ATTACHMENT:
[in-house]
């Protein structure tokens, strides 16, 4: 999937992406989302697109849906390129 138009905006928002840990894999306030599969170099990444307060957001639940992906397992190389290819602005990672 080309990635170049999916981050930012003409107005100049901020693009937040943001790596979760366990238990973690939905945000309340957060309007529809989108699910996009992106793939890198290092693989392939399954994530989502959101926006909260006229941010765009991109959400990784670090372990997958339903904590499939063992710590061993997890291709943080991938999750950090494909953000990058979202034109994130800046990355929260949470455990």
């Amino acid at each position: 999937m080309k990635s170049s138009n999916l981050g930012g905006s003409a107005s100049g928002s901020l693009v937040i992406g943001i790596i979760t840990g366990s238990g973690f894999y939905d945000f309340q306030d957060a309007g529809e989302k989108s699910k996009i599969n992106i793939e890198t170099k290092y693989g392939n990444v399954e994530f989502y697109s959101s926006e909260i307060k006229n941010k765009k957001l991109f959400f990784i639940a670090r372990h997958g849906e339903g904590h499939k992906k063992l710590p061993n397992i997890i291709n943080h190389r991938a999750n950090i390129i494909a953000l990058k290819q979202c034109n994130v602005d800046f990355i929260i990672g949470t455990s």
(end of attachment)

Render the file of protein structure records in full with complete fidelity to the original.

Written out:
[in-house]
């Protein structure tokens, strides 16, 4: 999937992406989302697109849906390129 138009905006928002840990894999306030599969170099990444307060957001639940992906397992190389290819602005990672 080309990635170049999916981050930012003409107005100049901020693009937040943001790596979760366990238990973690939905945000309340957060309007529809989108699910996009992106793939890198290092693989392939399954994530989502959101926006909260006229941010765009991109959400990784670090372990997958339903904590499939063992710590061993997890291709943080991938999750950090494909953000990058979202034109994130800046990355929260949470455990």
């Amino acid at each position: 999937m080309k990635s170049s138009n999916l981050g930012g905006s003409a107005s100049g928002s901020l693009v937040i992406g943001i790596i979760t840990g366990s238990g973690f894999y939905d945000f309340q306030d957060a309007g529809e989302k989108s699910k996009i599969n992106i793939e890198t170099k290092y693989g392939n990444v399954e994530f989502y697109s959101s926006e909260i307060k006229n941010k765009k957001l991109f959400f990784i639940a670090r372990h997958g849906e339903g904590h499939k992906k063992l710590p061993n397992i997890i291709n943080h190389r991938a999750n950090i390129i494909a953000l990058k290819q979202c034109n994130v602005d800046f990355i929260i990672g949470t455990s």